On Sunday night, a beautiful batting surface at the Rajiv Gandhi International Stadium was used for a number of great innings. Cameron Green set the tone for the game with a 21-ball 52 that showed how powerful and far he could hit. Tim David’s 54 off 27 balls in the slog overs gave the Australian innings a late boost, and Virat Kohli’s 63 off 48 balls was also in top form. Suryakumar Yadav kept putting in all of his effort to shade, which says a lot about how good his strokeplay was that night.
Yadav came in to bat when India was 30/2 and needed 187 to win the third and final T20. He scored 69 out of 36 balls, with five fours and sixes each, which was an amazing show of strokes. India won by six wickets, giving them a 2-1 lead in the series.
After three years, Hyderabad had its first international match. The stadium was full of people long before the toss. When Rohit Sharma won, they cheered loudly.
When India started chasing, all eyes were on their openers. However, KL Rahul was bowled out for one, and Sharma got tight while pulling and hit the ball to deep square leg. But Kohli and Yadav’s explosive 104-run partnership at the third wicket helped the silent crowd speak up again.
In the third over, Australia’s captain, Aaron Finch, brought in Adam Zampa to put pressure on Kohli, but Kohli was on his own. He started by driving the leg-spinner past cover. Then, in the sixth over, he let loose on Josh Hazlewood, hitting a six and a four to bring the score to 50 runs. In the ninth over, a lofted on-drive for six off Zampa stopped everyone from breathing.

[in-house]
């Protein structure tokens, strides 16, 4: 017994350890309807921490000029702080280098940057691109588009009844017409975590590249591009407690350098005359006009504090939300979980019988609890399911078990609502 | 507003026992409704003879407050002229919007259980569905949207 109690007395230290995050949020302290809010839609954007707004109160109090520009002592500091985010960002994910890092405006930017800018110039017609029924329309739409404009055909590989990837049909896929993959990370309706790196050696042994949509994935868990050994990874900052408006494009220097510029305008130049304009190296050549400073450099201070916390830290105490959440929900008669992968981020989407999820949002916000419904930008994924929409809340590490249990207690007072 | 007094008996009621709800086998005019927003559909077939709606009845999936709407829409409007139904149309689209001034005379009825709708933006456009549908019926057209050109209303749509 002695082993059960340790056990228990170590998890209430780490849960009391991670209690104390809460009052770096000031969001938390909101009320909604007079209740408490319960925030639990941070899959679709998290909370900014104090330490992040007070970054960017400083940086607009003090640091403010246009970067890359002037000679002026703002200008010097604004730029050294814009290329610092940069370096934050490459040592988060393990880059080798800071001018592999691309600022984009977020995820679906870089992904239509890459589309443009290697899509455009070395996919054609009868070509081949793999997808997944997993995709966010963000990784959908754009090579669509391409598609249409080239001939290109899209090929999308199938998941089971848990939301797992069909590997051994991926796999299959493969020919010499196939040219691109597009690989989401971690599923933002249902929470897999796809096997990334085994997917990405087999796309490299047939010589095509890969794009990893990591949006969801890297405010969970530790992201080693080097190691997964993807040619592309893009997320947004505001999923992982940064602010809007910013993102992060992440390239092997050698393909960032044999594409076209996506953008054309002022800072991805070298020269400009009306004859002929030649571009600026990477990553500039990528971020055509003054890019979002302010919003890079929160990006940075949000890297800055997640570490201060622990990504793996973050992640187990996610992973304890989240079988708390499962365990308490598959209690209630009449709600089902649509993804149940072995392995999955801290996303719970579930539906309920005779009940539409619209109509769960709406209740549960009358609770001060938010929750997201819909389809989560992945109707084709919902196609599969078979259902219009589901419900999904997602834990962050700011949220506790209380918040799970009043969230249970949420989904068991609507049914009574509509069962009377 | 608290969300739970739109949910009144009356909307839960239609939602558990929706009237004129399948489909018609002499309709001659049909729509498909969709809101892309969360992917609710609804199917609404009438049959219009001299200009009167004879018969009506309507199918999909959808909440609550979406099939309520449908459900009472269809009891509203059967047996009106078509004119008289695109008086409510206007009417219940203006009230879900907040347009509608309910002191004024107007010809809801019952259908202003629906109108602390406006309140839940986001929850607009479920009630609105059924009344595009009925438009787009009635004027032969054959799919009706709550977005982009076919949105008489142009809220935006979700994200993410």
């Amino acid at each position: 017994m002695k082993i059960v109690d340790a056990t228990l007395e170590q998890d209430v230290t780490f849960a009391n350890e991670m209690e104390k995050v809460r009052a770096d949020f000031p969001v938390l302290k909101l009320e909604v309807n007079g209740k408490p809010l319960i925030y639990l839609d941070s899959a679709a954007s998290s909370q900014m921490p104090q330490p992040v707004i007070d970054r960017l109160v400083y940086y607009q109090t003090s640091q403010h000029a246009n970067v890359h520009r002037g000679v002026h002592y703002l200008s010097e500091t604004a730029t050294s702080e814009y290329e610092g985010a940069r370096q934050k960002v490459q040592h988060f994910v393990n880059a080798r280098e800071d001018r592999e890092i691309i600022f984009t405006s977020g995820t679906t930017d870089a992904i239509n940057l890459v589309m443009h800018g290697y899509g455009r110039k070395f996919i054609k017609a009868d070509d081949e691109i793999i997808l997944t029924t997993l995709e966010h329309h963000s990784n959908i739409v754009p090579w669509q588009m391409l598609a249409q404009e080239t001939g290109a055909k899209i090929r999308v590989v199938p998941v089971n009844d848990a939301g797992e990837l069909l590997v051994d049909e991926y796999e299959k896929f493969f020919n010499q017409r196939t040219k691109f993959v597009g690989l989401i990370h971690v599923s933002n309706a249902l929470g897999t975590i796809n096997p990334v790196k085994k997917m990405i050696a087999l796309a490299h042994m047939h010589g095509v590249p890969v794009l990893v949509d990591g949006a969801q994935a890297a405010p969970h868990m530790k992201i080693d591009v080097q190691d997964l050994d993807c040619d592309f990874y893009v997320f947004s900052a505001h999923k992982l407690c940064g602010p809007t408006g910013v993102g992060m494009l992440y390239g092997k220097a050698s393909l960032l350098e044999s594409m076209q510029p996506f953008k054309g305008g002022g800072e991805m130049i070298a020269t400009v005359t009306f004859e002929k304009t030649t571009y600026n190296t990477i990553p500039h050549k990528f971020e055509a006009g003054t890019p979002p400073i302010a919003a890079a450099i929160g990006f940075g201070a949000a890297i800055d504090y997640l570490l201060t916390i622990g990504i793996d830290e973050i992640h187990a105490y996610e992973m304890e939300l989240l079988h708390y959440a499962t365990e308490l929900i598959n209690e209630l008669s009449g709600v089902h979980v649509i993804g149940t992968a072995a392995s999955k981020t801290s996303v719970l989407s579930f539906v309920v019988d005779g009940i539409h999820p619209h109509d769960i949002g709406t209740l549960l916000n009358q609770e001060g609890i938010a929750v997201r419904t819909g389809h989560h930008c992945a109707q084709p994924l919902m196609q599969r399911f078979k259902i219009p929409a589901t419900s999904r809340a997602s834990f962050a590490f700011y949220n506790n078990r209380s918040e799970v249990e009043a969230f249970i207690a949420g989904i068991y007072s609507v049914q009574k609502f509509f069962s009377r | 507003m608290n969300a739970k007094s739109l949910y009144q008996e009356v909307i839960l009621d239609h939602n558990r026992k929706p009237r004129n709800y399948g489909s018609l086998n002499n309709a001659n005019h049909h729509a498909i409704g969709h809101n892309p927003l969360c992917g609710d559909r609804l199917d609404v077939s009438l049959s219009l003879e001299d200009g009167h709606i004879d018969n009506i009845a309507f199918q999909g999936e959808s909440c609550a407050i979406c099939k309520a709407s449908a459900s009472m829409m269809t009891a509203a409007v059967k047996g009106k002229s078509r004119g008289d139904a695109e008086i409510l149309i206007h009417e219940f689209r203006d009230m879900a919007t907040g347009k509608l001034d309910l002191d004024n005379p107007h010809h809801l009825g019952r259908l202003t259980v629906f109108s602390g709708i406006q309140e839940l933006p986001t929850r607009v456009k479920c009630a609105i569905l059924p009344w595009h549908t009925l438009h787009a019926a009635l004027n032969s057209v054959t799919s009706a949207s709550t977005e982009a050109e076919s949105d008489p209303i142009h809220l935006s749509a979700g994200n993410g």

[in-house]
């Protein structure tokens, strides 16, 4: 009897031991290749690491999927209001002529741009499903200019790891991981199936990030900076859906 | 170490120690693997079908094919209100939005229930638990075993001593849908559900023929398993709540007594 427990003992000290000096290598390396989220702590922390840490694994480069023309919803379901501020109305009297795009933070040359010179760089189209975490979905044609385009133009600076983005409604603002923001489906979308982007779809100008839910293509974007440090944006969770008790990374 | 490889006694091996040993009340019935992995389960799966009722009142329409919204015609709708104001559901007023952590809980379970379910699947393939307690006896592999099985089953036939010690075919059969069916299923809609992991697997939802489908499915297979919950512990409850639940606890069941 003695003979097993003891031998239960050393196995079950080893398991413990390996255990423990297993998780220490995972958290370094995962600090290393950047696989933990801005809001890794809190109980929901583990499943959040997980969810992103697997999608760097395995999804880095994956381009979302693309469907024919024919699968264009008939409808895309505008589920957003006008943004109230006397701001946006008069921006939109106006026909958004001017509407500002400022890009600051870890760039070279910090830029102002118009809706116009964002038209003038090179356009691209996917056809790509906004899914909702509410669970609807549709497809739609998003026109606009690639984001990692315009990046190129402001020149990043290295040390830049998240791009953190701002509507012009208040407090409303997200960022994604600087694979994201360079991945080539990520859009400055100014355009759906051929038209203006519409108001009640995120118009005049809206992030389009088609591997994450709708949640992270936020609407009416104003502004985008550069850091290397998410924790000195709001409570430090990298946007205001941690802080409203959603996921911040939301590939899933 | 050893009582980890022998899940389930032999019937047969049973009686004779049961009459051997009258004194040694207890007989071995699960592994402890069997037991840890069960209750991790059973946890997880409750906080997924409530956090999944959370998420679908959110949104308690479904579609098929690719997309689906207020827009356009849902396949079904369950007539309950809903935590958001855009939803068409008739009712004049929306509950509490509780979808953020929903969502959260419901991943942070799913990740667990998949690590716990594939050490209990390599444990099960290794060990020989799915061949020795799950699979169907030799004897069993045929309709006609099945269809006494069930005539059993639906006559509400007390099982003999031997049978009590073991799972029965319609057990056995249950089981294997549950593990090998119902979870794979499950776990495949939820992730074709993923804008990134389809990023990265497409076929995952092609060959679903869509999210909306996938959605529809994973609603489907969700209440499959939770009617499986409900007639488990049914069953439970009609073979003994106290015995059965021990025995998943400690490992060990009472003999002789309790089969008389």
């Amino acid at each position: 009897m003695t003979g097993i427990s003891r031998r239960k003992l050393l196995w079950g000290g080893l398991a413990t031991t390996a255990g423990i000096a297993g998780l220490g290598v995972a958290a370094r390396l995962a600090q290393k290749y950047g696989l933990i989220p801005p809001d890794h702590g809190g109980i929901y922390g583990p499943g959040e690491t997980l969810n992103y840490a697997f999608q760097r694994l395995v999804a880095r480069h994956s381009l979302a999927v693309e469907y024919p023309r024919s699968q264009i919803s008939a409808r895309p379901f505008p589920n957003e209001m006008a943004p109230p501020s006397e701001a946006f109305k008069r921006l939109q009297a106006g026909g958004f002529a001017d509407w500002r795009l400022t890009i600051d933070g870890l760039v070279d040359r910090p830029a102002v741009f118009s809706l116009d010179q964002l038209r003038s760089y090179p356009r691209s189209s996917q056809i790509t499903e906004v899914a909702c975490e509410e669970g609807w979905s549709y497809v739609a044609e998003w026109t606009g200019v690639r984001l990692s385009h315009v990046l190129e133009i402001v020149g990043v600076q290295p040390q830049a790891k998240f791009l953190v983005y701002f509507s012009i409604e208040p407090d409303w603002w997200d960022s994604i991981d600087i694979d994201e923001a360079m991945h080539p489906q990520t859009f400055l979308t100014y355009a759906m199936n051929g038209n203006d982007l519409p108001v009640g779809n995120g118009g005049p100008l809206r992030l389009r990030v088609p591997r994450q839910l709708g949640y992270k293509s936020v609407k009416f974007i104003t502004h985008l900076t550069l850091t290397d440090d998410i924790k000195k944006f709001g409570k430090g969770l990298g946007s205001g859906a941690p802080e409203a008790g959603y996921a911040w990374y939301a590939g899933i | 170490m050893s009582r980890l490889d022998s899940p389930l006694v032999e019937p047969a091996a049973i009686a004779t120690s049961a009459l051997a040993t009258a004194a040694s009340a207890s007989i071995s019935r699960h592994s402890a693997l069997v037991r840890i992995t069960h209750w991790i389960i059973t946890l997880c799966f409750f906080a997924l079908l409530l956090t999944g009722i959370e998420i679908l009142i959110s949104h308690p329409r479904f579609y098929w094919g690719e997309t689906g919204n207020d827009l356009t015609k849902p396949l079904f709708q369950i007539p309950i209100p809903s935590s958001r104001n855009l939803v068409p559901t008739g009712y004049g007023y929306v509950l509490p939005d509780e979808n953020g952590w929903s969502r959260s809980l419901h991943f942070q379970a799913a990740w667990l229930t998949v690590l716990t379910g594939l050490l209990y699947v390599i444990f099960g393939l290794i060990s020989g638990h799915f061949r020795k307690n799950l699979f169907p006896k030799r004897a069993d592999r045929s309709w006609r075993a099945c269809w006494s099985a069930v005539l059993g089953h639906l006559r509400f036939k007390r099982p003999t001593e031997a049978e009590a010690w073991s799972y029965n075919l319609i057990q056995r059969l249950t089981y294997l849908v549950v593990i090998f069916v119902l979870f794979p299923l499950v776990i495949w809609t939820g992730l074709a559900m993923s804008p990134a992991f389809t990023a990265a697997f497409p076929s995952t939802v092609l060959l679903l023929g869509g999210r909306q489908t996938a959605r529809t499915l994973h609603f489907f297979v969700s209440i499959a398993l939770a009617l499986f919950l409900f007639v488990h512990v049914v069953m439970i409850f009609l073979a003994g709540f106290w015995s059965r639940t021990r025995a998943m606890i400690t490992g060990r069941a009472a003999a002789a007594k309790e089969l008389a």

Everything about Yadav was great. He started the eighth over by hitting Maxwell for two fours. Then he hit some amazing sixes, first stepping down to pacer Daniel Sams and then lofting the ball into the crowd. India was at 91/2 after 10 overs, and the pair kept hitting fours to keep the needed rate from going too high.
In 10.6 overs, the 100 was reached when a back-of-the-length ball from Pat Cummins was hit hard into the midwicket stands. Yadav got 50 runs in 29 balls, hitting three sixes and four fours. When India got to 102 (59 balls), Yadav was on 68 and Kohli was on 33.
Green was the only bowler who could stop Yadav. He only gave Yadav four singles in the 12th over. Yadav, on the other hand, made the most of Zampa’s next over by hitting two stunning sixes. First, he stepped out to take the ball on the full and hit it over long-on. This got him to fifty off of 29 balls. The next pitch was perfectly hit over the cover. In the next over, Josh Hazlewood was hit for a four and a six. However, he hit the last ball to the long-off fielder, which made the Australian bowlers very happy.
When he was out, the score was 134, and 53 runs had to be scored in 36 balls. The game was already over, though. After that, it was hard to get boundaries, and India needed 11 in the last over to win. Before Pandya hit four off the last ball, Kohli hit the first ball for six.
Yadav said, “I’ve always wanted to say what I think, and my thoughts have always been the same.” I train like this in the nets. Just loving at No. 4 comes with a lot of responsibilities and challenges as well (for T20 WC). You shouldn’t be afraid to say what you want. You must be savvy.
But India’s bowling wasn’t nearly as good as it could have been. As India’s poor bowling kept getting in the way of their preparations for the T20 World Cup, the pace attack ruined the good work done by the spinners.
Left-arm spinner Axar Patel once again stood out among bowlers with a three-wicket haul (8 wickets in the series). Yuzvendra Chahal helped out in a good way. The rest of the bowling wasn’t really anything special.
Australia got off to a great start and kept it up all the way through. In the 18th and 19th overs, India lost its way. Tim David chased Bhuvneshswar Kumar in the 18th over. He scored 16 runs in the last three balls, which took away 21 runs from the over. Bumrah was hitting for 18 runs in the 19th. For the first time in his career, Bumrah got 50 runs in four overs.
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